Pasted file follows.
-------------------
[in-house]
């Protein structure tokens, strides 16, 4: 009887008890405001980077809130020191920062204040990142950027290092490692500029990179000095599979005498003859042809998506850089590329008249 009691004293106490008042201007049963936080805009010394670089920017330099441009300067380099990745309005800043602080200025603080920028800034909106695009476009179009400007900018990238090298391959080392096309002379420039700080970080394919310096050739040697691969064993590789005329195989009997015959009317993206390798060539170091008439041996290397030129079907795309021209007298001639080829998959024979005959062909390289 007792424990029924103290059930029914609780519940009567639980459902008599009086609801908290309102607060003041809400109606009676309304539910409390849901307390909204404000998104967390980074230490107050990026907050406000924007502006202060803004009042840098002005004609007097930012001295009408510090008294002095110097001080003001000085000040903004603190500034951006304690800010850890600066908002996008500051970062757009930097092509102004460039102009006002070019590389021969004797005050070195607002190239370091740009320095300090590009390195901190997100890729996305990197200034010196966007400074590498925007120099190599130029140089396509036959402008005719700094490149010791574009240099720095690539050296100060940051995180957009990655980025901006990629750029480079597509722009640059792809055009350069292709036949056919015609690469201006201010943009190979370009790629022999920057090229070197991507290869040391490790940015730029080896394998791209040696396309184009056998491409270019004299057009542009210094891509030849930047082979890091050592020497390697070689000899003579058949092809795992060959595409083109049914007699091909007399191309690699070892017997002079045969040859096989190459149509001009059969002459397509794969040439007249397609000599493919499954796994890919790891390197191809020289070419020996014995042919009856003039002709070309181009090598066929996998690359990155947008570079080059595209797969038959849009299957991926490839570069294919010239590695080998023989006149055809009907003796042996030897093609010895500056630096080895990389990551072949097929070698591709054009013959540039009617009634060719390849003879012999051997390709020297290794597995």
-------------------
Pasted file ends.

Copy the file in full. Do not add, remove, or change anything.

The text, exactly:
[in-house]
């Protein structure tokens, strides 16, 4: 009887008890405001980077809130020191920062204040990142950027290092490692500029990179000095599979005498003859042809998506850089590329008249 009691004293106490008042201007049963936080805009010394670089920017330099441009300067380099990745309005800043602080200025603080920028800034909106695009476009179009400007900018990238090298391959080392096309002379420039700080970080394919310096050739040697691969064993590789005329195989009997015959009317993206390798060539170091008439041996290397030129079907795309021209007298001639080829998959024979005959062909390289 007792424990029924103290059930029914609780519940009567639980459902008599009086609801908290309102607060003041809400109606009676309304539910409390849901307390909204404000998104967390980074230490107050990026907050406000924007502006202060803004009042840098002005004609007097930012001295009408510090008294002095110097001080003001000085000040903004603190500034951006304690800010850890600066908002996008500051970062757009930097092509102004460039102009006002070019590389021969004797005050070195607002190239370091740009320095300090590009390195901190997100890729996305990197200034010196966007400074590498925007120099190599130029140089396509036959402008005719700094490149010791574009240099720095690539050296100060940051995180957009990655980025901006990629750029480079597509722009640059792809055009350069292709036949056919015609690469201006201010943009190979370009790629022999920057090229070197991507290869040391490790940015730029080896394998791209040696396309184009056998491409270019004299057009542009210094891509030849930047082979890091050592020497390697070689000899003579058949092809795992060959595409083109049914007699091909007399191309690699070892017997002079045969040859096989190459149509001009059969002459397509794969040439007249397609000599493919499954796994890919790891390197191809020289070419020996014995042919009856003039002709070309181009090598066929996998690359990155947008570079080059595209797969038959849009299957991926490839570069294919010239590695080998023989006149055809009907003796042996030897093609010895500056630096080895990389990551072949097929070698591709054009013959540039009617009634060719390849003879012999051997390709020297290794597995």